Farm Progress is part of the Informa Markets Division of Informa PLC

This site is operated by a business or businesses owned by Informa PLC and all copyright resides with them. Informa PLC's registered office is 5 Howick Place, London SW1P 1WG. Registered in England and Wales. Number 8860726.

Serving: United States
The Grazier's Gazette
Sliced, cooked real beef with vegetables KucherAV-iStock-Thinkstock
Reason and truth are on the side of real beef, but we need to be honest, too.

Alt meat and other cons

Real meats are good for us, and they can be good for the land.

There have been a lot of falsehoods in the news lately about “alternative” meat. These are meat substitutes made from plant material and/or products cultured from animal cells and called meat.

There has been even more written about the “damage” done to human health, the environment, and the moral fiber of people so barbaric as to eat animals. Most of these stories are the factual equivalent of the juvenile, backbiting attacks politicians visit on each other. As the Nazis demonstrated, some percentage of the public will believe almost any lie. Tell the lie often enough, especially if you can do so with passion, and you can have a significant portion of the people ready to “burn the witch!”

Facts and logic mean nothing to people in this state unless they can be twisted to support their position. So how do we, as ethical people, deal with the attacks on our livelihood?

With the certainty of dating myself, we need to follow the advice of the old song and “Accentuate the positive and eliminate the negative.” We have a good story and we need to tell it to other producers, but more importantly we need to tell it to the public in general. At the same time, we need to do our best to eliminate the negative. One picture of animals being brutalized will undo the good done by a dozen pictures of fat, happy cattle on green pasture.

There are a lot of positives to be accentuated. Beef and other meats are extremely beneficial in the human diet. We are omnivores, physiologically adapted to eating both plants and meats. We need both plants and meats, not one or the other. In the United States and other developed countries that have adopted industrial agriculture, the mineral content in all foods from meats to grains to fruits and vegetables has dropped drastically in the last 50 years. This loss is a prime factor in the explosion of human disease – Alzheimer’s , heart disease, obesity, diabetes, and most other chronic maladies have nutritional components. We are overfed but undernourished. This condition would benefit greatly from having more nutrient-dense meat in the diet. Before you add me to the witches’ fire for stating that eating meat is good for your heart, please check out the abundance of good, peer-reviewed research available at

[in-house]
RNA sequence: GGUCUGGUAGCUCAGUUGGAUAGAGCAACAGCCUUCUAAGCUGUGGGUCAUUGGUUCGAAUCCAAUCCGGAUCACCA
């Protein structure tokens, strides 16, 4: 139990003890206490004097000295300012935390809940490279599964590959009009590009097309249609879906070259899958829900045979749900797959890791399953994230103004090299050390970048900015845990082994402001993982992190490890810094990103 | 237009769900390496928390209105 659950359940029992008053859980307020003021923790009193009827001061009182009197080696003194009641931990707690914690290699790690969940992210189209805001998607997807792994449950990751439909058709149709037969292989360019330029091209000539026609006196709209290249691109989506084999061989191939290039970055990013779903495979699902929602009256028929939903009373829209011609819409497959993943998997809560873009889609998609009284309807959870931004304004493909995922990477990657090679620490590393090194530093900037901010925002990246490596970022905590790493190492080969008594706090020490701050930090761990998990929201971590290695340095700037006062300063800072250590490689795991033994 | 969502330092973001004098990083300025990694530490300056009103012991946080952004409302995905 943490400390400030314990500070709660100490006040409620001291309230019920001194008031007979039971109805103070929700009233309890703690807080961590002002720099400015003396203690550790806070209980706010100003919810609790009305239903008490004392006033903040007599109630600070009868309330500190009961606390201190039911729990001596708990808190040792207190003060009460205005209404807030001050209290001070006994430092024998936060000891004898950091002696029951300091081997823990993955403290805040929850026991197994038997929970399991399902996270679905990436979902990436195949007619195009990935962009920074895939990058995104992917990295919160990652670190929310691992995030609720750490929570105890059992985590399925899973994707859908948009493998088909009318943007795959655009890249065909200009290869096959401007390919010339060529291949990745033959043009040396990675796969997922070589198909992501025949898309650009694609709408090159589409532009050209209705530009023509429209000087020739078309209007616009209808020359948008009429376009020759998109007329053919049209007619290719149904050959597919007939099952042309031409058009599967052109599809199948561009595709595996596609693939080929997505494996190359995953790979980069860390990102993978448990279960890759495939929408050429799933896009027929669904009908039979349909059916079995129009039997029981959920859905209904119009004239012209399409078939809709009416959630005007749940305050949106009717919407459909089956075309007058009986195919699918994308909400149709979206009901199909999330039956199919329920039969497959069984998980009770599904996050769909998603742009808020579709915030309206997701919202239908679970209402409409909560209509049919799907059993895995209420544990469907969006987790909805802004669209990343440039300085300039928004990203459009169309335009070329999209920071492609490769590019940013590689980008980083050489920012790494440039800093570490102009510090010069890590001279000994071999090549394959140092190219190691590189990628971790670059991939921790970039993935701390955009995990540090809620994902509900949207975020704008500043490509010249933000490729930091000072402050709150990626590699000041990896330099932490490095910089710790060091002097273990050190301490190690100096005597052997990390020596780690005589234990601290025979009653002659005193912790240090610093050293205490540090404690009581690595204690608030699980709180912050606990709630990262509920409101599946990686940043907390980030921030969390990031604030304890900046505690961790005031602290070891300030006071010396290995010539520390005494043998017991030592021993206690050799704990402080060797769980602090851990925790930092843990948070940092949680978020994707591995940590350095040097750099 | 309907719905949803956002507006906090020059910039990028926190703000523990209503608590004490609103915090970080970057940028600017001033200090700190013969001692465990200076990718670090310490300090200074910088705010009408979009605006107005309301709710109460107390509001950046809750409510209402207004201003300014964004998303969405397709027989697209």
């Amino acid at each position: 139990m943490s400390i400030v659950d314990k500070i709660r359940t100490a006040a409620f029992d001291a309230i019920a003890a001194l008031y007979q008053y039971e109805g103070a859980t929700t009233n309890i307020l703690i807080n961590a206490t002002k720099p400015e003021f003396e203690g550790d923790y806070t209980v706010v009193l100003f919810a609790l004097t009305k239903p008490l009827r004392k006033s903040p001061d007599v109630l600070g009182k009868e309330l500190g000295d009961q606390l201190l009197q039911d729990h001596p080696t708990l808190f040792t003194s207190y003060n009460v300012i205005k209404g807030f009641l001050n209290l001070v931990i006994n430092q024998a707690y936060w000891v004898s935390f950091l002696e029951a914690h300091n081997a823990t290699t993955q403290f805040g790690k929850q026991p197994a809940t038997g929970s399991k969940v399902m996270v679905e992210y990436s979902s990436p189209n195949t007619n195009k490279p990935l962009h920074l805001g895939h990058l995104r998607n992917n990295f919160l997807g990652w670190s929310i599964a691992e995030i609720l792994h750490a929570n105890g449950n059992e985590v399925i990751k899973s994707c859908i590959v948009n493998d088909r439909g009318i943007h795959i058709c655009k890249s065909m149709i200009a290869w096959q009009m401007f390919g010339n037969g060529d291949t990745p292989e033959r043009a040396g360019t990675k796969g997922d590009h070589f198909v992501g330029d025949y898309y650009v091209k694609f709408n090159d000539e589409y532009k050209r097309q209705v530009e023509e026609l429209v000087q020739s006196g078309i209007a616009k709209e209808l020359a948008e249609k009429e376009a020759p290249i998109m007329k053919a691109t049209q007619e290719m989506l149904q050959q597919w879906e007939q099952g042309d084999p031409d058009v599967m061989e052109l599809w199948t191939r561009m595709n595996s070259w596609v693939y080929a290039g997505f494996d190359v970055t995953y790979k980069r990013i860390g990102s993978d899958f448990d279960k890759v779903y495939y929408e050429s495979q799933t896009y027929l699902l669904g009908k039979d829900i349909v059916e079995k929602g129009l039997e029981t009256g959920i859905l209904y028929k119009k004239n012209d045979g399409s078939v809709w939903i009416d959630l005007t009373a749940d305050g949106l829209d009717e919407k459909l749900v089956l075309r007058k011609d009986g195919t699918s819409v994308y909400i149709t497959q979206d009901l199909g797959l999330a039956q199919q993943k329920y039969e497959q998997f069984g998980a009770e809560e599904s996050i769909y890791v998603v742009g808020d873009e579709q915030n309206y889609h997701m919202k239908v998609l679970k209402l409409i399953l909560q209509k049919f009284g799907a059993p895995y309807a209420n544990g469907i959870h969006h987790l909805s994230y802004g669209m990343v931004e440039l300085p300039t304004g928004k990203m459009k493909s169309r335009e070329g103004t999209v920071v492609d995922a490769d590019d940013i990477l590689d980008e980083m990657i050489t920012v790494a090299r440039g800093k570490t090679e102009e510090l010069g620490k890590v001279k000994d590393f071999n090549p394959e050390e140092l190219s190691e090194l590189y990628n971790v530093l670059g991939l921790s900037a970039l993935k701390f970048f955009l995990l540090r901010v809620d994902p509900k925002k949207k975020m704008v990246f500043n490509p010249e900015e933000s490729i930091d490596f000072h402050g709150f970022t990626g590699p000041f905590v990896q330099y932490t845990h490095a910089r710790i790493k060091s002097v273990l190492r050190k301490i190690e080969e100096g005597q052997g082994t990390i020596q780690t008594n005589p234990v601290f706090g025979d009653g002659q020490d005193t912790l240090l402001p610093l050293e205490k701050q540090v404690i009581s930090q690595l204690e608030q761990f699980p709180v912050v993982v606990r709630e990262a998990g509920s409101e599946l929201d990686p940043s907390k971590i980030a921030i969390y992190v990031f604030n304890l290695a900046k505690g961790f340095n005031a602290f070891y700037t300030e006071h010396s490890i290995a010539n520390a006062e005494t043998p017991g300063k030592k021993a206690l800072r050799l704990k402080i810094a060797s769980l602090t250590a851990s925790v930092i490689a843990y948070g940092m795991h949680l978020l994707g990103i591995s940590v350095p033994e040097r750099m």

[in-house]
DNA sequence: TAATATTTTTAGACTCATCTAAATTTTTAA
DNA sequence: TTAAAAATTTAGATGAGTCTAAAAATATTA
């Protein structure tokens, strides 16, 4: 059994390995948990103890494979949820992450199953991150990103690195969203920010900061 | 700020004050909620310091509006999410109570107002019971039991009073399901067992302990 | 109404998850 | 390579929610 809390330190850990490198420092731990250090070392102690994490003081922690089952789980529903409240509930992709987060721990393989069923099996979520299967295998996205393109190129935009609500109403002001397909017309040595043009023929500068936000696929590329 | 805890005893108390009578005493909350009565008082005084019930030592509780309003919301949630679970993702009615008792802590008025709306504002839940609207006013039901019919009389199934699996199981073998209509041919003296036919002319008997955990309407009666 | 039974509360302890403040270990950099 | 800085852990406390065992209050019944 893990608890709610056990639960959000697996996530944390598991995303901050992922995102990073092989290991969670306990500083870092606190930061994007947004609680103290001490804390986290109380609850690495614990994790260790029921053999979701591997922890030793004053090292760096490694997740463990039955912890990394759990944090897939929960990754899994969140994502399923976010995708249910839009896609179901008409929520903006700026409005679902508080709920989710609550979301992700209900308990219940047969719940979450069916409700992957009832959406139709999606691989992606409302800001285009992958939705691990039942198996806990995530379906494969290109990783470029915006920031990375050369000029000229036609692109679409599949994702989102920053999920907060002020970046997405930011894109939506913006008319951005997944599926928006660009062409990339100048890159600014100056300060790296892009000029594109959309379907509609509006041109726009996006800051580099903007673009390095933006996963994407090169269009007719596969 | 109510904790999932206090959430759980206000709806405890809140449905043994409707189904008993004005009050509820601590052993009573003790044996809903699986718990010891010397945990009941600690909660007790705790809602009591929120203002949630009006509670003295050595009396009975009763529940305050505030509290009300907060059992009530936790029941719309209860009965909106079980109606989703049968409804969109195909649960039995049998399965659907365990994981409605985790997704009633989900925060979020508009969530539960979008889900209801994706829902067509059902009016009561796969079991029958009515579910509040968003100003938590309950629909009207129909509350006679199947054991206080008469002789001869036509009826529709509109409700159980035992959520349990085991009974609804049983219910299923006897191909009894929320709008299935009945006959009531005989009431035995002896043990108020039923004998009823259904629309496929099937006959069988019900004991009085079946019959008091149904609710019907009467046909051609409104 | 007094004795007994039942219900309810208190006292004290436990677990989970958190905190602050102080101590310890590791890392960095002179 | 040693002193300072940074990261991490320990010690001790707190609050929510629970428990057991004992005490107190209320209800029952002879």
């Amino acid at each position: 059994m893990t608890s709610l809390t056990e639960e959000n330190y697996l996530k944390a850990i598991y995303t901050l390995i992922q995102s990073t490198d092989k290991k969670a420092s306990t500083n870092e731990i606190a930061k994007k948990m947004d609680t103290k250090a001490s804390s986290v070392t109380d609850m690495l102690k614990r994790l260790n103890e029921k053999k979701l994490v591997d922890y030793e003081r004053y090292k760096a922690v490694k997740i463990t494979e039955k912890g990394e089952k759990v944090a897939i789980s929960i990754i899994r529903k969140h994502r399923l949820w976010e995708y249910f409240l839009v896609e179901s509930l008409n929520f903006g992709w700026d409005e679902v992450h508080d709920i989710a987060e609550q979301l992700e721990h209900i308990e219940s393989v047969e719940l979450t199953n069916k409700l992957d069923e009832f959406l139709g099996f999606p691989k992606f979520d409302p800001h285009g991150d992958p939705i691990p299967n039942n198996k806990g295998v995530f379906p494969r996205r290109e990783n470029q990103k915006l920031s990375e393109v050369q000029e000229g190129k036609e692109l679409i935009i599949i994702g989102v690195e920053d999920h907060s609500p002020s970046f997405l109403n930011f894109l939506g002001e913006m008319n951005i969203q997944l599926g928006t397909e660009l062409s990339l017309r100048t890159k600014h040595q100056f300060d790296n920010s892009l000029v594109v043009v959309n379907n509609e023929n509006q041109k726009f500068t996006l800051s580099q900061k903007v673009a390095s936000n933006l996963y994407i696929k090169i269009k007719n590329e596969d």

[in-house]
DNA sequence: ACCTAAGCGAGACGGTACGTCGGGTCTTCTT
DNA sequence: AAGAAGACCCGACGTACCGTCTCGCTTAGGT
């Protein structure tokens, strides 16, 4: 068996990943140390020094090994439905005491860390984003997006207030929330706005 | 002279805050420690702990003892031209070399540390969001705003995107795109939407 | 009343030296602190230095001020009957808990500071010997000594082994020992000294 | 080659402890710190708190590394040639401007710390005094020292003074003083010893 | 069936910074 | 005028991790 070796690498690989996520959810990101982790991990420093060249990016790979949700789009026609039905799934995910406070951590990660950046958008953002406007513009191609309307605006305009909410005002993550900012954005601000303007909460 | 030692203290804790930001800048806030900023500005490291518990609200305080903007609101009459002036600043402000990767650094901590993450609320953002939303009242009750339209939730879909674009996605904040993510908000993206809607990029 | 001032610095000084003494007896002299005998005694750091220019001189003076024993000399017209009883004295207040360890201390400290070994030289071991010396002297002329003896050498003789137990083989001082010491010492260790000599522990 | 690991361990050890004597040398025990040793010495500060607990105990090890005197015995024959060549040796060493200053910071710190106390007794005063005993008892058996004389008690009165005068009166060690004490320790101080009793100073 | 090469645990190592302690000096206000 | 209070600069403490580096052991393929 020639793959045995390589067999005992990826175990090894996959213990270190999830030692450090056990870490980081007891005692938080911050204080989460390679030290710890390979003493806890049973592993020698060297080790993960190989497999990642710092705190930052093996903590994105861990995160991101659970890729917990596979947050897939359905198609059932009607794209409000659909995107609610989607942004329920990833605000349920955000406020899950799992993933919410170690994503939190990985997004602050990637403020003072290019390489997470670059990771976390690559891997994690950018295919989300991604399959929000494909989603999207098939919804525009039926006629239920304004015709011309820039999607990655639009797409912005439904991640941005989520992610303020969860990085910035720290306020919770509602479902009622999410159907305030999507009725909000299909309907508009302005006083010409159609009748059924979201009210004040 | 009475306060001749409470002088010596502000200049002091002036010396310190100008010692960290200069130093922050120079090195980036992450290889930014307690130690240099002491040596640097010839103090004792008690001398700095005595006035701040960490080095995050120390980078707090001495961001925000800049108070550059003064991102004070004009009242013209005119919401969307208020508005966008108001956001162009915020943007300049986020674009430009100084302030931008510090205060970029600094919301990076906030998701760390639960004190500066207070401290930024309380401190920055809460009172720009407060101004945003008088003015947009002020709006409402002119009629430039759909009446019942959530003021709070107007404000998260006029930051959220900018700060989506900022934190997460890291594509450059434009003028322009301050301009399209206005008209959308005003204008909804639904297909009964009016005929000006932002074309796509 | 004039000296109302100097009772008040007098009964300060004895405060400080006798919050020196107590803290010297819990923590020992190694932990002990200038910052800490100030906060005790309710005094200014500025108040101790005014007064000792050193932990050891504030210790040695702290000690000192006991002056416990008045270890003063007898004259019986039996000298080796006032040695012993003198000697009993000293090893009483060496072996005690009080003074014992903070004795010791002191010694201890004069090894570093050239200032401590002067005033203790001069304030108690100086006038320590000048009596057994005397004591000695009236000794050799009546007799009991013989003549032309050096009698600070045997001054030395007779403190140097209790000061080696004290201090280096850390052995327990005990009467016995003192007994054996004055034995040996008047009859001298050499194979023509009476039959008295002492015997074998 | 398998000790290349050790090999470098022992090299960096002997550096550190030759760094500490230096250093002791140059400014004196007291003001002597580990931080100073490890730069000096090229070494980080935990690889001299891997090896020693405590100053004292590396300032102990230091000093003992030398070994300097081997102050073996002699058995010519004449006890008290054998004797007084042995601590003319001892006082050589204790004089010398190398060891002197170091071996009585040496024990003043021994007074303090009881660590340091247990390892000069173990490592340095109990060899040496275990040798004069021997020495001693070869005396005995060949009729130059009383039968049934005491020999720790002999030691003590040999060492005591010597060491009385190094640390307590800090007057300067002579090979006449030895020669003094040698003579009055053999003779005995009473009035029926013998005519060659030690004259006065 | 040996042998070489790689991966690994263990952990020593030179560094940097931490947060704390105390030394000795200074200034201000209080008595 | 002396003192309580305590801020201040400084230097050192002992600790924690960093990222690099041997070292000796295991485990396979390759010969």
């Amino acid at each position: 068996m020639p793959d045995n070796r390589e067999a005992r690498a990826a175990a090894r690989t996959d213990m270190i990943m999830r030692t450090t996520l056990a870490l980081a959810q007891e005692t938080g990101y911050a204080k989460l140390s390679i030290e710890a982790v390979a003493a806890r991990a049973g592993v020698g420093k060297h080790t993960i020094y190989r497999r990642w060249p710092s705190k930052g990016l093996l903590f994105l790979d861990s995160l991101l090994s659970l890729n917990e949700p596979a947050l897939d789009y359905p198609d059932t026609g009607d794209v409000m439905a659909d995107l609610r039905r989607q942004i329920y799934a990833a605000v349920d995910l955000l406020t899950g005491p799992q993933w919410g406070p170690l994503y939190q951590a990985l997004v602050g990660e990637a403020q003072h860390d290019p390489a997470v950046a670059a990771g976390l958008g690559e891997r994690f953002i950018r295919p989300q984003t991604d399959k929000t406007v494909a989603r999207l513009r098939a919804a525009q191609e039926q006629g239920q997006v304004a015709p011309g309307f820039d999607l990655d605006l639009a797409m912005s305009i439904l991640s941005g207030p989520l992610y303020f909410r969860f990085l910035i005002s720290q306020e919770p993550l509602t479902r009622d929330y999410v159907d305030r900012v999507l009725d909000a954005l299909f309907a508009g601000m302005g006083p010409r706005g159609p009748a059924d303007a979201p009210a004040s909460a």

I recently was in the company of a young couple and their two young children. The parents are intelligent, well-educated people who love their kids. They are also committed vegans who eat and feed their children only plant material, even to the point of giving them soy juice instead of milk. I am not a physician, but I have a lifetime of experience in recognizing illness in my animals. Those two children are malnourished, their developing bodies need the high-quality protein, biologically available minerals and saturated animal fat not present in a plant diet. The misinformation put out by the anti-meat coalition is harmful to adults but applying it to children is, to my mind, child abuse. I got afield from my original thought on the demonization of meat production but the effects of agricultural practices that detract from human health are important. There is more information on my website if you want to pursue the thought.

Trying to assess the effects of meat production on the environment without describing the production methods is an exercise in futility. The effects will range from hideous to extraordinarily good depending on what is done and how it is done. There is no denying that agriculture has been and is still a major source of environmental damage. The odor and the wind and water erosion from a 20,000-head feedlot is staggering but trivial when compared to the damage done worldwide by cropping with what are considered conventional methods today. People who want to replace meat with soybeans and kale in order to “reduce greenhouse gases” badly need a course in basic ecology. Every time soil is tilled this cycle of events takes place: Soil carbon – which is essential for soil health – is oxidized into CO2, the ability of the soil to take in and store water is reduced, beneficial soil life is killed, and soil is lost to erosion. If activists are serious about reducing greenhouse gases and improving the health (in multiple ways) of the environment, they should join the regenerative agriculture movement. No simplistic “ban the meat or the dairy or the whatever” campaign can come close to the valuable effects of returning properly managed animals to the land. Holistically planned and managed grazing can reverse most of possibly all the deleterious effects of industrial agriculture. This can be feasible, productive, profitable and a good way to live. Check my website for information on how this can be done.

Hide comments


  • Allowed HTML tags: <em> <strong> <blockquote> <br> <p>

Plain text

  • No HTML tags allowed.
  • Web page addresses and e-mail addresses turn into links automatically.
  • Lines and paragraphs break automatically.